Meet us in the plastic bag nightclub. | Photo courtesy of Arcadia: Earth.
Meet us in the plastic bag nightclub. | Photo courtesy of Arcadia: Earth.

This New Immersive Experience in Vegas Is Earth, Reimagined

Think Meow Wolf meets Greta Thunberg.

It feels like you’re in the intestines of a sea creature, with thousands of white villi reaching toward you. Or maybe in an Arctic cave, stalactites made of ice. Except it’s lit in hues of pink and of-the-moment periwinkle, Arctic cave-as-nightclub. And it’s not made of ice, but plastic bags, 66,000 of them—on the ceiling, on the walls, creating archways—the number used by the city of Las Vegas not every second, but every 1/3 of a second. You’re surrounded by the visual representation of man-made excess, and as the lights bounce off the finger-like white strands, it’s at once beautiful and jarring.

This is the premise of Arcadia Earth, a 15,000-square-foot interactive extravaganza opening December 23rd on the Las Vegas Strip. Of course, immersive endeavors are nothing new here; a city built on escapism, Sin City has a whole entertainment complex dedicated to augmented reality at Area 15 (including Meow Wolf’s Omega Mart, which opened in February 2021). Arcadia, however, aims not only to create artistic Instagram moments but to elicit emotional responses through information: about the rapidly changing climate, about what microplastics are doing to the ocean, on the damage caused by our outsized proclivity for meat, on the plight of bees, and more. Each of the fifteen exhibits follows the same format—present the problem, explain the potential damage, and promote sustainability by offering practical, sustainable solutions accessed via QR code.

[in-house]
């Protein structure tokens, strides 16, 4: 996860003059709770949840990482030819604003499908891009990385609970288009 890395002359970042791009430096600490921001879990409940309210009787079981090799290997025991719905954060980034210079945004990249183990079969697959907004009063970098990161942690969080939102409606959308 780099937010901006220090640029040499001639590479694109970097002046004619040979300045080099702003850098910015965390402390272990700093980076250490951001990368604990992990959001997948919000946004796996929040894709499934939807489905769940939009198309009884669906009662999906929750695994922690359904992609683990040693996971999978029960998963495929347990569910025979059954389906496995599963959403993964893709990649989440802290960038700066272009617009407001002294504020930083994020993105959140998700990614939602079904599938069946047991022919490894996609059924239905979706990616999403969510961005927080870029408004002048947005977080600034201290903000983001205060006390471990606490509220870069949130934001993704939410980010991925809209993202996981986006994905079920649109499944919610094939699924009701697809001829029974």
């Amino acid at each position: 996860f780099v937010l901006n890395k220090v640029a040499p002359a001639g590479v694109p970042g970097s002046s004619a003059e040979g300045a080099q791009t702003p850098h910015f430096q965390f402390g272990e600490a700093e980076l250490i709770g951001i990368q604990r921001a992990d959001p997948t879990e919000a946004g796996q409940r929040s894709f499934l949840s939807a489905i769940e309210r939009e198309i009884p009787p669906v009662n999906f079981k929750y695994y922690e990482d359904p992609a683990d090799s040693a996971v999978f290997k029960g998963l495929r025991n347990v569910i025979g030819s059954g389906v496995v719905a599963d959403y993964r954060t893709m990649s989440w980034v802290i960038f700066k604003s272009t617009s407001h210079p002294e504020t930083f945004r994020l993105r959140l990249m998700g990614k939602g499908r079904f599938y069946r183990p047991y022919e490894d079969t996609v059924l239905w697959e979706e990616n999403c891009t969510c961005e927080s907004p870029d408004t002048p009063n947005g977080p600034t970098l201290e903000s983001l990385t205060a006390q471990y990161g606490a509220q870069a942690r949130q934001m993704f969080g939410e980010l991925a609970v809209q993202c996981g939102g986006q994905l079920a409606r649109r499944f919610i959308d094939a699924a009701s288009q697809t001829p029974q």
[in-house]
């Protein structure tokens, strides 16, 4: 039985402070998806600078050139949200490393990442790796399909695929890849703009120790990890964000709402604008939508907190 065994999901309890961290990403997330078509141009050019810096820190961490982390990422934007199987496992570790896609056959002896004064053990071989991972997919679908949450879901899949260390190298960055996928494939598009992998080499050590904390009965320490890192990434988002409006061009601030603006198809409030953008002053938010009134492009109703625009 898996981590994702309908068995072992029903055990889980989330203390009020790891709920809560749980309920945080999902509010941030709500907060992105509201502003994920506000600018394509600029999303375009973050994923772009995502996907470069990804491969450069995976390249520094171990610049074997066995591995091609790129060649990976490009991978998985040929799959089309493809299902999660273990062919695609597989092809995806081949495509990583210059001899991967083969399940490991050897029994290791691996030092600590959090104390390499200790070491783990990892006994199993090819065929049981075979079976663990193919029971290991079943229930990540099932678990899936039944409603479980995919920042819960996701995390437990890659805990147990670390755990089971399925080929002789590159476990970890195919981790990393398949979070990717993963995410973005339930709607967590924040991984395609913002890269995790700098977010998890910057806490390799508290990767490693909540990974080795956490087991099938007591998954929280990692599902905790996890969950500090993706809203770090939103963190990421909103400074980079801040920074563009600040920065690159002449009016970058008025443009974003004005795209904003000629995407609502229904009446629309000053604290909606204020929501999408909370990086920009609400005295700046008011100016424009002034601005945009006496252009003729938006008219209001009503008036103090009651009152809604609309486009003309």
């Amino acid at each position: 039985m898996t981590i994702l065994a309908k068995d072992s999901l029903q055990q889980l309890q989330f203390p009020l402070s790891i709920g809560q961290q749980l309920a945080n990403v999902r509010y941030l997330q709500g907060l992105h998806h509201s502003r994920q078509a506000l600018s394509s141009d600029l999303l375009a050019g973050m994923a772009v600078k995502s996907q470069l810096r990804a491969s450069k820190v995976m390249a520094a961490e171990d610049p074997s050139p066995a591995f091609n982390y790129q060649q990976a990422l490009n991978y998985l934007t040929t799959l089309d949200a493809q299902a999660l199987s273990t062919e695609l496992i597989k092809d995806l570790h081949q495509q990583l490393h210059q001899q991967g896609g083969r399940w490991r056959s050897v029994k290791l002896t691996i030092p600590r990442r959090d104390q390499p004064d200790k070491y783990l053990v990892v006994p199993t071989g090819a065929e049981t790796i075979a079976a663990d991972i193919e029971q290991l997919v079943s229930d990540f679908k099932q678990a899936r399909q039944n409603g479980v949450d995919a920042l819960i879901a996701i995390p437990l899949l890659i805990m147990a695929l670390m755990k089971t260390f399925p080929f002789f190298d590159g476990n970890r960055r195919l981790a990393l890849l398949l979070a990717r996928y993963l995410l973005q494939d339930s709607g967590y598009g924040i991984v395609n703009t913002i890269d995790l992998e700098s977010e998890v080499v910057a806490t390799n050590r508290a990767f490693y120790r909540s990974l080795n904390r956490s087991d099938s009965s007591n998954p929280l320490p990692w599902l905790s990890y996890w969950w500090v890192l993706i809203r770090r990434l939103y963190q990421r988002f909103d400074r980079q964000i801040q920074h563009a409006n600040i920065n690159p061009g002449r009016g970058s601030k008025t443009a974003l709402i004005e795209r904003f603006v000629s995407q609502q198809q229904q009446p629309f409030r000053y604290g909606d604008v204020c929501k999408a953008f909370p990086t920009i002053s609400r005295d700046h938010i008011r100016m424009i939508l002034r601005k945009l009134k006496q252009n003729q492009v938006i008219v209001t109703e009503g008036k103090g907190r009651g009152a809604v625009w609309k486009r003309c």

“When you think about climate change or any problem, we always have a tendency to create a doomsday scenario: everybody’s gonna die, the water’s rising, we’re all gonna suffocate. Nobody wants to hear that,” says creator Valentino Vettori. Rather than dwell on the negative, his approach with Arcadia is biopositive, scenarios brought out of the abstract with easily digestible content and solutions in doable bites—things like buying clothing made from sustainable fibers or using a washing bag designed to catch microplastics. “I figured if I did something awesome and people wanted to come, not only could I partially educate them in the exhibit, it might inspire [them] to do something good too.”

Take a tunnel through the CGI aquarium. No water necessary. | Photo courtesy of Arcadia Earth

Vettori’s background is in experiential art, creating in-store installations in the fashion space for brands like Vivienne Westwood and Century 21, picking up supportive buds like Robert Downey Jr. along the way. This pivot to environmental education began first with the self-financed Arcadia Earth in New York, a pop-up launched in 2019, with information vetted by conservation group Oceanic Global and the World Wildlife Fund. Within its fifteen rooms, it employed what was at the time cutting-edge technology: VR headsets to take you on an ocean dive, iPads to enable augmented reality, and projection mapping, turning every room into a wholly new environment.